China sets its sights on Taiwan in 2020 as Xi Jinping aims to achieve his ‘centenary goal’



CHINESE naval vessels have intensified patrols in the western part of the Taiwan Strait as President Xi Jinping aims to accomplish Beijing’s “centenary goals” in 2020.

The new year will see the deadline for China’s “centenary goal”, as 2021 will be the 100th anniversary of the founding of the Communist Party of China (CCP). In December the Taiwanese defence ministry reported “irregular” patrols by People’s Liberation Army warships in the western side of the strait this year had become “routine”. The ministry said the island’s forces in conjunction with the US navy had “effectively monitored the situations and movements around the Taiwan Strait by means of its air and naval mechanisms to ensure national security and regional stability”.

But, Li Kexin, a minister at the Chinese embassy in Washington, warned that port-of-call exchanges between the US and Taiwan would not be tolerated.

Deng Yuwen, international relations scholar at the University of Nottingham, highlighted Beijing’s predicament that the longer Taiwan, Macau and Hong Kong remain outside the Communist Parties full control the more their sense of a separate identity grows, and with every new generation their “Chinese” identity deteriorates.

The scholar, writing in the South China Morning Post, stated that it is likely that Beijing’s “encirclement patrols” of Taiwan will become routine, leading to an increased likelihood of an “incident” that could become a pretext to invasion.

Refering to the Chinese President, Mr Yuwen said: “Xi may be tempted to secure the historic achievement of reunification as part of his legacy.

“Furthermore, if war breaks out, the peacetime systems and procedures will have to be set aside.

“This will allow Xi to stay in power beyond his expected retirement in 2022, to give him more time to work on realising the Chinese dream of rejuvenation.

“If Beijing takes up arms against Taiwan in 2020, there will be formidable changes for East Asia and the world.

“North Korea may also risk waging war on South Korea, if its nuclear capabilities are not eradicated earlier.

“I do not want to see war breaking out.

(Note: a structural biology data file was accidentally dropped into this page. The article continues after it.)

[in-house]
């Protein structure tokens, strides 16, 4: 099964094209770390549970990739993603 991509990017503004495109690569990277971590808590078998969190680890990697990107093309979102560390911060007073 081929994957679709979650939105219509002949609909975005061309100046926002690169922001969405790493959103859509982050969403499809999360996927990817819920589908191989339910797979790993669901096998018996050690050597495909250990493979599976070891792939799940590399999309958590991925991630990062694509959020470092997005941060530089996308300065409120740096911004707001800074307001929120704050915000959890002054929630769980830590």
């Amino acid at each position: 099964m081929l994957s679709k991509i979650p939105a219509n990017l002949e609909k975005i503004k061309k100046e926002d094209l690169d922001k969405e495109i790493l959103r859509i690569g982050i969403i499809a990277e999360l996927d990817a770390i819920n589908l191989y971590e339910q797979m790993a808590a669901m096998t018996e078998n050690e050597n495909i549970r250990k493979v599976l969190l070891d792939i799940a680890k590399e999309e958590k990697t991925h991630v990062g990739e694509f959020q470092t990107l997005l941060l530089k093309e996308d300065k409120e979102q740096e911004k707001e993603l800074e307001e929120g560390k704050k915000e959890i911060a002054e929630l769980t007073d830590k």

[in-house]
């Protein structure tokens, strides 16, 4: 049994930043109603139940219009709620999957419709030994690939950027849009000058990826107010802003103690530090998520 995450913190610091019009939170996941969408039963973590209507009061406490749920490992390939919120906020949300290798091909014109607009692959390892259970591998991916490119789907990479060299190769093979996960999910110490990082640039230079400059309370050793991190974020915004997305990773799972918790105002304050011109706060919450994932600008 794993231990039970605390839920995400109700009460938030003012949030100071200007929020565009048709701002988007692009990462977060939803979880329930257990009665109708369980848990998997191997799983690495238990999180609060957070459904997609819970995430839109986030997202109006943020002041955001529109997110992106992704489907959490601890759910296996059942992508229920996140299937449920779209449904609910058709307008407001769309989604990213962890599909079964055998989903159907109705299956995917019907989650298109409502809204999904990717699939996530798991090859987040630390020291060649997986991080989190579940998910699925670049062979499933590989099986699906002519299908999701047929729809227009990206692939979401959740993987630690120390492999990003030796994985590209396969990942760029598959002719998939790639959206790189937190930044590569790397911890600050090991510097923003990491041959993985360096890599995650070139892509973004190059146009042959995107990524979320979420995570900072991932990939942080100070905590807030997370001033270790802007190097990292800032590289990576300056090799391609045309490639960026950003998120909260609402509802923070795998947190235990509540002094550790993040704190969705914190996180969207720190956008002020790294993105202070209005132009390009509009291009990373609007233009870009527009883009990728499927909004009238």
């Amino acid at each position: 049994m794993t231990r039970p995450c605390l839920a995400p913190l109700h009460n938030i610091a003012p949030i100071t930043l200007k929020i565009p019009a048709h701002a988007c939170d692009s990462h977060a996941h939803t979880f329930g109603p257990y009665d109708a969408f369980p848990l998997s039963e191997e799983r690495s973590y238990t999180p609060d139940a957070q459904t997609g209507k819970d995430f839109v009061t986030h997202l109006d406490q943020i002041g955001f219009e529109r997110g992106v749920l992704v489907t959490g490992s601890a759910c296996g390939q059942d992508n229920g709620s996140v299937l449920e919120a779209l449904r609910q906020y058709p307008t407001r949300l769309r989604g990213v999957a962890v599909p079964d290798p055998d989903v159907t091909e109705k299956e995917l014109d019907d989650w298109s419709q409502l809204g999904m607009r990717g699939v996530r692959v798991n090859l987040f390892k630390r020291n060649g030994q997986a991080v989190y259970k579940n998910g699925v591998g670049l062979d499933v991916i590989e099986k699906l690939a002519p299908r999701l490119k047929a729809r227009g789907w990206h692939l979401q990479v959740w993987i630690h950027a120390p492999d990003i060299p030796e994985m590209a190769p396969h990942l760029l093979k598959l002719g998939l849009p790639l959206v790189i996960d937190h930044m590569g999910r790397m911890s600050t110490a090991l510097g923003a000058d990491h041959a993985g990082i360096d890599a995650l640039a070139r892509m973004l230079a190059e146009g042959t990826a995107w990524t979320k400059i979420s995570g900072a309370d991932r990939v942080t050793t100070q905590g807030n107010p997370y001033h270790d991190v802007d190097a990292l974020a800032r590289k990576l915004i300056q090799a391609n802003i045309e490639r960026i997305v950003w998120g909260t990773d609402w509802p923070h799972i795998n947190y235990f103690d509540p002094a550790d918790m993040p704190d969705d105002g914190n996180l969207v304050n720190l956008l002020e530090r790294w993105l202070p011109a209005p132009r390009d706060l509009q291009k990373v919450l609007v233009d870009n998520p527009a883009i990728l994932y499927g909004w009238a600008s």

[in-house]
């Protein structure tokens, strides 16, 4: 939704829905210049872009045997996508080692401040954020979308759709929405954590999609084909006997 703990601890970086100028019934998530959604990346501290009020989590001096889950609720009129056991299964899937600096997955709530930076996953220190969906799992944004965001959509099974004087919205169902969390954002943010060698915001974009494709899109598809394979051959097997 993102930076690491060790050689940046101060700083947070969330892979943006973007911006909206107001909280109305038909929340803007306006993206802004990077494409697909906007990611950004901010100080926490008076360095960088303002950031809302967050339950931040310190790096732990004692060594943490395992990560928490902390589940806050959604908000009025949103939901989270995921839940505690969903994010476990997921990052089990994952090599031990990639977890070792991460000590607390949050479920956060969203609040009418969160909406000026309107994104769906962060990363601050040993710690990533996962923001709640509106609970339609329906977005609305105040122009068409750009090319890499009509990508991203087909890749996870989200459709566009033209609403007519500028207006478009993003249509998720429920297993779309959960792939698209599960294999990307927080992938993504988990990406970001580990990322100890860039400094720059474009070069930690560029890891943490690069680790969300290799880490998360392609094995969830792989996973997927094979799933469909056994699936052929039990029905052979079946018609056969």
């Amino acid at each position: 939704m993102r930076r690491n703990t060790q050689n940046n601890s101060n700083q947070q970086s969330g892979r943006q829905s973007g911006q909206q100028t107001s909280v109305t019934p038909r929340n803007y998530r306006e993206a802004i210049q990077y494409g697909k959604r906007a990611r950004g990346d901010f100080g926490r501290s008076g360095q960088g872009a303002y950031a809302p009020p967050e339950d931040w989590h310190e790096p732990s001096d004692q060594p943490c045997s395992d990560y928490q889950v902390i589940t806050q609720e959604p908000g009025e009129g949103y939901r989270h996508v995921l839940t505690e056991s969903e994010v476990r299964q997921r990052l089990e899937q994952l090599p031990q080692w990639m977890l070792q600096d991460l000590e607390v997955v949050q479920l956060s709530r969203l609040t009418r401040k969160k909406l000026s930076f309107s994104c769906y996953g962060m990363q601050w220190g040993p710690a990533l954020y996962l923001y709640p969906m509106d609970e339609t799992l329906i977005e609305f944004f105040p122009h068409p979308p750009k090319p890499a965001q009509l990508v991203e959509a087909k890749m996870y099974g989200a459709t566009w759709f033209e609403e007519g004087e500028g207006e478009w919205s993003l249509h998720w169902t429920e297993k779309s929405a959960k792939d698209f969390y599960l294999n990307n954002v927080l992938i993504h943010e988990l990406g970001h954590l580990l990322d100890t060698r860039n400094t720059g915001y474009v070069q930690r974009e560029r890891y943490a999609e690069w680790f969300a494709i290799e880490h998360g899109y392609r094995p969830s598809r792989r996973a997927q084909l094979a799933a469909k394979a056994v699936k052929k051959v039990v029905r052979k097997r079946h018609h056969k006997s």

“For this reason, we must pay more attention to what happens in 2020.”
The Chinese military has come a long way since reforms were launched four years ago, amd fighting a war is one way to gauge its improvements.

In today’s China, more and more people are advocating the use of force to unify Taiwan with the mainland.

In a speech in 2015 Xi said: “Taking on responsibilities means fulfilling one’s office diligently.

”Decisions and plans must be executed in full, and one must see things through from beginning to end, to ensure that no one simply goes through the motions or treats plans as a temporary measure, like a passing gust of wind.”

President Xi Jinping’s report at the 19th Communist Party congress in 2017 offers some clues as to how China will step up its efforts to control their sphere of influence and reinforce the regime’s oppressive ideology in the coming year.

Addressing the 2,280 delegates assembled uniformly before him, he identified “one country, two systems” and the reunification of the motherland as a fundamental strategy of a “new era” for China, including the reunification with Taiwan

And firing a broadside towards pro-democracy protesters in Hong Kong he vowed to never allow “any individual, any organisation, any political party, at any time or by any means, to split any single piece of Chinese territory”.

The 2021 centenary celebrations will mark the founding of the Communist Party of China in 1921, then a small party of about 50 members, now the world’s largest ruling political party, with more than 90 million members.

President Xi Jinping calls his vision, the “Chinese dream”, where by the 100th anniversary of the founding of the People’s Republic of China the countries leaders have pledged it will be “a modern socialist country that is prosperous, strong, democratic, culturally advanced and harmonious.”

But the pledges of democracy, freedom of speech and judicial independence will have to be put on ice until the “Chinese dream” can mature, but as usual utopia is always next year, or maybe the year after that.

2020 may also see major efforts to resuscitate President Xi’s tarnished world reputation after news of Uighur re-education camps and his oppressive handling of the Hong Kong protests.

China will work on its international image and attempt to build up its “soft power” but efforts to win hearts and minds may prove elusive.

Beijing will increase funding of Confucius Institutes in universities across the globe, with aims to cultivate soft power in the way Alliance Française or the British Council have done for France and the UK, but they will have to sanitise themselves from accusations they work hand in hand with Beijing’s oppressive attitude against academic freedom and university autonomy, as was seen in Hong Kong.

But, soft power is built through culture and culture is only propagated in an environment of freedom of expression which is some what of a problem with Xi Jinping’s watchful eye scanning anything that moves within China.